In the aftermath of Hurricane Michael, the category five hurricane that hit Florida last year, officials from the Northwest part of the state visited Jackson County this week in an attempt to see how the community bounced back successfully from Hurricane Katrina and has begun to thrive again.
According to Richard Williams, executive director for Opportunity Florida, a 10-county regional economic development and rural assistance organization, the Northwest part of Florida has been in bad shape since the recession and was just beginning to see a turnaround when Hurricane Michael hit more than 200 days ago.
Since the storm, there has been little media attention for their area, according to Williams, as they are rural and not one of the main cities in Florida. He said that Congress has not yet acted on a relief package for their area, and there is still much that needs to be done to even begin the recovery process. There’s a lot of work to be done, and he said they want to be ready when they receive the resources they expect.
He said the storm was very condensed when it came through and ripped up houses and businesses and downed trees, with some areas losing 95% of their timber, which is a large part of their economy.
Williams said that, after the storm, they looked for areas in the country that were similar to them – rural in nature and that had faced a similar disaster – and wanted to be able to see what these areas did that worked and what didn’t work. Jackson County looked like the perfect place for them to visit, and in doing so, they’ve been able to learn from a place that had to go through what they went through.
“From what we understand, that’s what you did a good job of here, was looking at not only what did you want to be right after the storm in that immediate recovery, but what did you want to be as you go down the road?” Williams said. “And that’s what we’ve got to do. If we come back exactly like we were, then we’ve failed. We’ve got to come back better than we were, and I think coming someplace like this where they’ve done that, where they’ve looked at things differently than what I think they’ve done in some other places after a disaster, is going to be powerful for us and our leadership to see.”
In the last week, almost 60 Florida officials from various sectors ranging from government to education visited with the Jackson County Economic Development Foundation, Inc. and other community leaders, including Edmond Hughes, Paige Roberts, Dorothy Shaw and Ingalls, and Amy Brandenstein and Chevron. The group was in Jackson County for 24 hours for meetings and tours.
The connection came through Melissa Medley, principal with VisionFirst Advisors and former chief marketing officer for the Mississippi Development Authority, and Gray Swoope, CEO of VIsionFirst Advisors and former MDA executive director under then Mississippi Governor and VisionFirst Advisors chairman, Haley Barbour. Opportunity Florida has worked with VisionFirst for a while.
“This community has a good story to share with the Opportunity Florida 10-county region as to how they leveraged certain programs and were able to do some really creative things to not just restore their county to what it was before but to make it better,” Medley said.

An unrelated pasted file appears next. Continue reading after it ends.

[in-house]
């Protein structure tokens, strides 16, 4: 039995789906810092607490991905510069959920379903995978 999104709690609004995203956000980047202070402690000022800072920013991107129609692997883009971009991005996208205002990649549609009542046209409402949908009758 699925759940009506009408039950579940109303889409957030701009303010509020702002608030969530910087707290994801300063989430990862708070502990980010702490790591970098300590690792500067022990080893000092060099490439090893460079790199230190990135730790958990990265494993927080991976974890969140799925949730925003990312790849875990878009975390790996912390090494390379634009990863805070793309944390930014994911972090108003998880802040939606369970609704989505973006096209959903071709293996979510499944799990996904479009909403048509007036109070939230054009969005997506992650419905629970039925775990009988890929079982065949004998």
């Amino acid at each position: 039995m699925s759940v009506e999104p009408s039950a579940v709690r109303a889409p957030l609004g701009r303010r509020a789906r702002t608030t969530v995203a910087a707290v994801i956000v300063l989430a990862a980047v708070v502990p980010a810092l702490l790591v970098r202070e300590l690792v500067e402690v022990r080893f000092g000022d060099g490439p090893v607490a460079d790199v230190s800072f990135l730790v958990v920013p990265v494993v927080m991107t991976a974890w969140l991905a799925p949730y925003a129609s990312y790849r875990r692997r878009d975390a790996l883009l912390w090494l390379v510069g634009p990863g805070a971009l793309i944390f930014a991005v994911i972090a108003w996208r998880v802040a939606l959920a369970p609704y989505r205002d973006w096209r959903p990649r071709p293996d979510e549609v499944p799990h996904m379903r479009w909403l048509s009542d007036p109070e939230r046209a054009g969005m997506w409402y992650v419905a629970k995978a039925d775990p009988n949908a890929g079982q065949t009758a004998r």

She said that Jackson County faced some very specific challenges on the coast as well as in the more rural, inland areas, and that MDA worked with counties in the state at the time to complete projects and use the $5.4 billion sent by the federal government for relief.
“The lessons of Hurricane Katrina made lasting impacts on the MS Gulf Coast,” said Mary Martha Henson, JCEDF deputy director. ”Jackson County Economic Development Foundation was honored to host the ‘Lessons Learned’ tour for the Opportunity Florida Group, a ten county regional economic development alliance impacted by Hurricane Michael, to share our creative solutions to address the challenges of recovery and rebuilding and how to capitalize on opportunities after a natural disaster.”
Williams said that their rural area feels ignored and forgotten, so the willingness of Jackson County officials to speak to them has helped a lot. They hope to take this information back as they work through their recovery. With the damage seen, they’re past rebuilding their economy and are having to basically build a new economy, he said.
“What do we do now?’ And that’s the question that we’ve got to try to answer. And how we answer that question is going to determine what happens to our future,” Williams said.
Medley saw the recovery of Jackson County and knows what it takes for a community to get back on its feet and begin to move forward. With her work in Florida now, she’s hoping for the same results there. Beyond the tools needed to rebuild, this visit with Jackson County can hopefully provide a little more.
“What I hope that the Opportunity Florida county leaders take back with them is, number one, a sense of hope, a sense of we can do this,” she said. “There are programs out there. There are people who have done it before who are hosting us being hospitable and sharing everything they know to help. We can learn. We can do. I hope they have that sense of encouragement that they can be even better than before. That there’s a silver lining to this.”